When you visit an outpost of such a well-renowned hotel entity as the Ritz-Carlton, its flagship restaurant has plenty to live up to. And with a location and view right on the shore at Half Moon Bay, the food better be a match to its scenery and splendor. Navio lives up to the task thanks to Chef Sean Eastwood’s imaginative dishes with ingredients sourced from nearby markets, but this is the Ritz-Carlton, and they have come to expect a certain clientele that can afford the high-end ticket – the kind of clientele that also subscribe to the mantra of “location, location, location.” With that: Scenery.
For awhile now, I’ve been craving sushi. Between engagements, typical and a-typical financial obligations as of late, I haven’t been able to satiate that desire. As it turns out, I simply didn’t know where to go – or had nowhere to go before sugarFISH opened up in Downtown LA a few days ago. Quality fish without the scene or price tag is a rare find, and I’m lucky to have been invited by Lele Massimi, one of the founders, to see exactly what they were up to. After all, this kind of research is expensive. SugarFISH will now be my home base.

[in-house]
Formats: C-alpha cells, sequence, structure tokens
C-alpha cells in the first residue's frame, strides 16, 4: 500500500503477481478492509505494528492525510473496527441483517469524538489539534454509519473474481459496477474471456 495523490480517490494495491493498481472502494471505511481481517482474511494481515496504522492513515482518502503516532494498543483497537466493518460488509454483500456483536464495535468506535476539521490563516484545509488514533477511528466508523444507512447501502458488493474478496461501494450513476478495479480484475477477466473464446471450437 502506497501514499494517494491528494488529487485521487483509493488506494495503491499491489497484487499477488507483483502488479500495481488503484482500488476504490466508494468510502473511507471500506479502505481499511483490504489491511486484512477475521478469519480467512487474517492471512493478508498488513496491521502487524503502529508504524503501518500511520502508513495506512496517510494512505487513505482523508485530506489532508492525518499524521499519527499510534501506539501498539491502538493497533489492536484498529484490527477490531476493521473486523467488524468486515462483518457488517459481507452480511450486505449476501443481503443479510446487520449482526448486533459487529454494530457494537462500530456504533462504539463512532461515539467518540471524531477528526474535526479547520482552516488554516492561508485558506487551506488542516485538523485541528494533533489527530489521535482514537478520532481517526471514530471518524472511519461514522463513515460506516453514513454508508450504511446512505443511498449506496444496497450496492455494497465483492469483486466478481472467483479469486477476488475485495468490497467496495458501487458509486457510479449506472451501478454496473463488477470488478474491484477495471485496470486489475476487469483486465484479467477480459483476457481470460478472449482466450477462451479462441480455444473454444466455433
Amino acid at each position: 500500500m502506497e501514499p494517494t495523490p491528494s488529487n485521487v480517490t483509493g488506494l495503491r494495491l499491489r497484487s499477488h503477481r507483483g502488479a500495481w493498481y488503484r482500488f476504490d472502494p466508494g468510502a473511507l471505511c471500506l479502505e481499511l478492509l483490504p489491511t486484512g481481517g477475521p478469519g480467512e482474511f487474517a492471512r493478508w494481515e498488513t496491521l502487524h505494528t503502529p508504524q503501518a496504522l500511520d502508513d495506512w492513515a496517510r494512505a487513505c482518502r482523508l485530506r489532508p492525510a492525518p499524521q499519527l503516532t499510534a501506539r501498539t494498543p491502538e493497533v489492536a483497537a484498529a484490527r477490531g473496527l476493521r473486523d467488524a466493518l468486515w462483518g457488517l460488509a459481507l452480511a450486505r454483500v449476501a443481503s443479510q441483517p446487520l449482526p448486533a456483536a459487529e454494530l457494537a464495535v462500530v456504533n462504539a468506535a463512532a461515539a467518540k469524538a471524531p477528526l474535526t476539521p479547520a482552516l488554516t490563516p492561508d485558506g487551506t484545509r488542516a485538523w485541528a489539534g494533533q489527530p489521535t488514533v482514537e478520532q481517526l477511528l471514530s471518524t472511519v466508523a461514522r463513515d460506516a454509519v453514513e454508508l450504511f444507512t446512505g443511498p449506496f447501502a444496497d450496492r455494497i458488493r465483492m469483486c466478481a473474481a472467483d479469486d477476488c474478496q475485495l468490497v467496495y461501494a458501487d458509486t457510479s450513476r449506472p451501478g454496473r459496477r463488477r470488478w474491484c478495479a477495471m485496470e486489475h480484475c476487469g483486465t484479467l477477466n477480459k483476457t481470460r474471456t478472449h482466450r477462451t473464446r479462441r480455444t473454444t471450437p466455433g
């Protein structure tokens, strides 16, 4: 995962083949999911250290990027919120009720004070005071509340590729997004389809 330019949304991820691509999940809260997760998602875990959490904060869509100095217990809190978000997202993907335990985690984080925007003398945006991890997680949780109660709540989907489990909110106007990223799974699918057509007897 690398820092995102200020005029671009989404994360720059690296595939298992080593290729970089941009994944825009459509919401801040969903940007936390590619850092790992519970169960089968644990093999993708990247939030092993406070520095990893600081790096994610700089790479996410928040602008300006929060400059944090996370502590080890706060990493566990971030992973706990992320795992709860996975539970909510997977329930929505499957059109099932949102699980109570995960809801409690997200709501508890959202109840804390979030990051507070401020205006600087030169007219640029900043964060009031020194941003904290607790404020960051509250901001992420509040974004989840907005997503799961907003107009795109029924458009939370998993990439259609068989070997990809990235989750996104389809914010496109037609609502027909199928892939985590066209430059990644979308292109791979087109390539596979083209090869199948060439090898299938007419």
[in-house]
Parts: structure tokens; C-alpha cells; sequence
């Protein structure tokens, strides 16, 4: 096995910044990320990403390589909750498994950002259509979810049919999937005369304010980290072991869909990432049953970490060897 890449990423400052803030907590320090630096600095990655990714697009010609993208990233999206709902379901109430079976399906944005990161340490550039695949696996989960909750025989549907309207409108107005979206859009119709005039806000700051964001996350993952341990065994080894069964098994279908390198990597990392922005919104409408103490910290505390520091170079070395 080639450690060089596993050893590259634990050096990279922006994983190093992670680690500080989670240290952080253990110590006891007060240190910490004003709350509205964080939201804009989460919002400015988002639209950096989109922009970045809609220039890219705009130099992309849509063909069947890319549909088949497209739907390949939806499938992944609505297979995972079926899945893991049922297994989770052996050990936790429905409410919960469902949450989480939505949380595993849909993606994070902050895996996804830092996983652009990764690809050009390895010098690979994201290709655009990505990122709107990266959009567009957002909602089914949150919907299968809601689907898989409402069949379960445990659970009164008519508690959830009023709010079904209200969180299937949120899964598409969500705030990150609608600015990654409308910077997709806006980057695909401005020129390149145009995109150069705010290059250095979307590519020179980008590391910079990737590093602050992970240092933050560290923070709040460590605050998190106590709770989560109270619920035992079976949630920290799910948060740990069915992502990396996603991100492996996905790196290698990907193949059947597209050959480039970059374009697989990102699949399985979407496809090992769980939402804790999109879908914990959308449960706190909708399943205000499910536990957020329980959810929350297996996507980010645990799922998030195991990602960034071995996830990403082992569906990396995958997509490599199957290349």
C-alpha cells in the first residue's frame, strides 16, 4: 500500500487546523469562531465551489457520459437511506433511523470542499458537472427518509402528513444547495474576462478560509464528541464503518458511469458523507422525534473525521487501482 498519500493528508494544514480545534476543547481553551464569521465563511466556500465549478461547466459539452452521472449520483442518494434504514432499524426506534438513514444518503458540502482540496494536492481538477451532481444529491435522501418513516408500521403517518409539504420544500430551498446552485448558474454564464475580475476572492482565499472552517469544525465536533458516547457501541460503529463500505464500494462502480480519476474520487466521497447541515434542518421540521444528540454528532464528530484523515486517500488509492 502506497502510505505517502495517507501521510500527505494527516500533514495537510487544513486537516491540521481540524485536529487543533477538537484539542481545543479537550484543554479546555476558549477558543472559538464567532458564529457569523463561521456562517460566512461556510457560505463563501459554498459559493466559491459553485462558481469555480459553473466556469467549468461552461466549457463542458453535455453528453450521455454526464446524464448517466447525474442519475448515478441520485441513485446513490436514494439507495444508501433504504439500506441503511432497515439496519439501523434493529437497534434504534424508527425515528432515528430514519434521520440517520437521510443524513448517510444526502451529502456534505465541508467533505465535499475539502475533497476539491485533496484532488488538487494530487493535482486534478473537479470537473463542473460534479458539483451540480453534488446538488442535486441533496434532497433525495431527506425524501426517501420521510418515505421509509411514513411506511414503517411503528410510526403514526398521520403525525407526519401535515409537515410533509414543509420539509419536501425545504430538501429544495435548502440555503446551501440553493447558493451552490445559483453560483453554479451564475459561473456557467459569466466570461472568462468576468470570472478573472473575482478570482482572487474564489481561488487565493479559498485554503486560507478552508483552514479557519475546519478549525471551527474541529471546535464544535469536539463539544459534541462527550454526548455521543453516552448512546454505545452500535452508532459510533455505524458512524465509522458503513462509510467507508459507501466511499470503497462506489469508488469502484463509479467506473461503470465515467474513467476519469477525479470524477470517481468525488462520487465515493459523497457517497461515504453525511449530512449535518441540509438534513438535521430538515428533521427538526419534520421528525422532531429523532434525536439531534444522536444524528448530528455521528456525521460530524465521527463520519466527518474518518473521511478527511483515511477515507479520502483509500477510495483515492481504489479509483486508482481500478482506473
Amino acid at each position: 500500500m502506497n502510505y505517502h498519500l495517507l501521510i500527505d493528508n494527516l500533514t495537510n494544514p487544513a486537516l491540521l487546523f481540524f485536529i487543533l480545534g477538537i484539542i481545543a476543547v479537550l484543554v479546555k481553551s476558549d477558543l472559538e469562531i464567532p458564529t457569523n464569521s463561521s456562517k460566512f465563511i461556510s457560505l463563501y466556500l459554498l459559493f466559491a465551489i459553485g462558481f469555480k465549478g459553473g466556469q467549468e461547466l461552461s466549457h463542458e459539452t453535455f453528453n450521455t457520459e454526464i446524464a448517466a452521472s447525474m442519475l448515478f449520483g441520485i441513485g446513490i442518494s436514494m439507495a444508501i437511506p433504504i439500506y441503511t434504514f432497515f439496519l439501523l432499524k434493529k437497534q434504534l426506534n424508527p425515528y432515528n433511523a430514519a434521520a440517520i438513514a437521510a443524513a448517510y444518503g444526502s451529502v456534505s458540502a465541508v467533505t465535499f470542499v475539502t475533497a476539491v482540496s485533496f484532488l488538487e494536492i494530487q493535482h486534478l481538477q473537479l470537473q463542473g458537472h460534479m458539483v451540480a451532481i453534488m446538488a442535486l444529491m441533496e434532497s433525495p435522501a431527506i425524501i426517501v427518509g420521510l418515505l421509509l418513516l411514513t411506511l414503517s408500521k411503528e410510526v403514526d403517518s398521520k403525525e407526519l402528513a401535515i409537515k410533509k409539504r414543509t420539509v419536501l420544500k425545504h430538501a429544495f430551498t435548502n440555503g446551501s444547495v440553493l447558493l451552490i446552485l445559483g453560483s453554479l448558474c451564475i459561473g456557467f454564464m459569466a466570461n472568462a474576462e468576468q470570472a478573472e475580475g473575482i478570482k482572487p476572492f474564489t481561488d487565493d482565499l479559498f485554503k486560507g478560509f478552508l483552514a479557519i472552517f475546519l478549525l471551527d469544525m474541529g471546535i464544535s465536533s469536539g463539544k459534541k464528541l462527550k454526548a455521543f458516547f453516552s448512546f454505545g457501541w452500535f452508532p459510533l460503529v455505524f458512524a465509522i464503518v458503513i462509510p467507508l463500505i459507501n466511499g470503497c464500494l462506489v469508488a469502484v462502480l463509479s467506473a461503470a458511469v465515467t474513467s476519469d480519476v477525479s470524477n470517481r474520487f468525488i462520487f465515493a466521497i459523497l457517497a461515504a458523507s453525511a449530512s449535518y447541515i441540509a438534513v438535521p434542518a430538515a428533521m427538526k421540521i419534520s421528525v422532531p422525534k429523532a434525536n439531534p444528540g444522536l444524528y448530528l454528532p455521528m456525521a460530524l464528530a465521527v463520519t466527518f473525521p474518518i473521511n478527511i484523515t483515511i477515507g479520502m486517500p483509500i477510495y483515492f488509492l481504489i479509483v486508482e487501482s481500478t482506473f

Fish is bought dailyÂ from the fish market just down the street – a claim that the Brentwood, Marina del Rey and soon-to-be Santa Monica locations can’t make.Â Even when that market is closed on Sundays,Â Kazunori Nozawa still hand-picks each cut from the fishermen because he’s an insider (you may know that his reputation precedes him). This is the same fish that you would order for double the price at Sushi Nozawa, and here you will often have first choice of the rarest finds from the marketÂ because of this outpost’sÂ vicinity – just ask what the special is.Â Sitting at the sushi bar isn’t an option – because there doesn’t exist one. SugarFISH is able to sustain – and flourish – at these prices by cutting out the middle-man and preparing all food within the confines of their kitchen.